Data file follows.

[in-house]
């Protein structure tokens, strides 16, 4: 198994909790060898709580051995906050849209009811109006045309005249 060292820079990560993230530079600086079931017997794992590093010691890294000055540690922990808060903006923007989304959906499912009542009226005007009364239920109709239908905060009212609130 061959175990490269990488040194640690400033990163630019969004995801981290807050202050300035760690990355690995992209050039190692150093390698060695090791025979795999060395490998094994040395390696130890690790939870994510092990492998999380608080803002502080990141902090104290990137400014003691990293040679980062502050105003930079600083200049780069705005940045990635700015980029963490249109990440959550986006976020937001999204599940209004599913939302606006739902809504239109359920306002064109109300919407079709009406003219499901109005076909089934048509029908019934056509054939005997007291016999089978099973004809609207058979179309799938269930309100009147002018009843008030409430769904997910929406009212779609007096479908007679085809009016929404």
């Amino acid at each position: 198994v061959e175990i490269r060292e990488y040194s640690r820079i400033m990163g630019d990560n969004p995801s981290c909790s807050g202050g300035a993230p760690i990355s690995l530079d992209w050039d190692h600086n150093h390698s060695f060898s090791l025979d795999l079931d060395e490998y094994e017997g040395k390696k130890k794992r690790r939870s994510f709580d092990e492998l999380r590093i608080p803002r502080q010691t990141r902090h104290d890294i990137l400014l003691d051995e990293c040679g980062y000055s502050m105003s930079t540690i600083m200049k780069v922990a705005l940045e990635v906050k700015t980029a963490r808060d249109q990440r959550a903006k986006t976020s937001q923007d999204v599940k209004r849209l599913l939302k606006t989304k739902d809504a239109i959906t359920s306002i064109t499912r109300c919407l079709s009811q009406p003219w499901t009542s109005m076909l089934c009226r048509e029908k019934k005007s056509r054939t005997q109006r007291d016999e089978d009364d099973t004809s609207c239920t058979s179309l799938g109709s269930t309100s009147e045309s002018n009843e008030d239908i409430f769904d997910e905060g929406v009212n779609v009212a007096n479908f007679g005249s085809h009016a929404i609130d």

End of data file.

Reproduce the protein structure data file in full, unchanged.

[in-house]
């Protein structure tokens, strides 16, 4: 198994909790060898709580051995906050849209009811109006045309005249 060292820079990560993230530079600086079931017997794992590093010691890294000055540690922990808060903006923007989304959906499912009542009226005007009364239920109709239908905060009212609130 061959175990490269990488040194640690400033990163630019969004995801981290807050202050300035760690990355690995992209050039190692150093390698060695090791025979795999060395490998094994040395390696130890690790939870994510092990492998999380608080803002502080990141902090104290990137400014003691990293040679980062502050105003930079600083200049780069705005940045990635700015980029963490249109990440959550986006976020937001999204599940209004599913939302606006739902809504239109359920306002064109109300919407079709009406003219499901109005076909089934048509029908019934056509054939005997007291016999089978099973004809609207058979179309799938269930309100009147002018009843008030409430769904997910929406009212779609007096479908007679085809009016929404």
């Amino acid at each position: 198994v061959e175990i490269r060292e990488y040194s640690r820079i400033m990163g630019d990560n969004p995801s981290c909790s807050g202050g300035a993230p760690i990355s690995l530079d992209w050039d190692h600086n150093h390698s060695f060898s090791l025979d795999l079931d060395e490998y094994e017997g040395k390696k130890k794992r690790r939870s994510f709580d092990e492998l999380r590093i608080p803002r502080q010691t990141r902090h104290d890294i990137l400014l003691d051995e990293c040679g980062y000055s502050m105003s930079t540690i600083m200049k780069v922990a705005l940045e990635v906050k700015t980029a963490r808060d249109q990440r959550a903006k986006t976020s937001q923007d999204v599940k209004r849209l599913l939302k606006t989304k739902d809504a239109i959906t359920s306002i064109t499912r109300c919407l079709s009811q009406p003219w499901t009542s109005m076909l089934c009226r048509e029908k019934k005007s056509r054939t005997q109006r007291d016999e089978d009364d099973t004809s609207c239920t058979s179309l799938g109709s269930t309100s009147e045309s002018n009843e008030d239908i409430f769904d997910e905060g929406v009212n779609v009212a007096n479908f007679g005249s085809h009016a929404i609130d």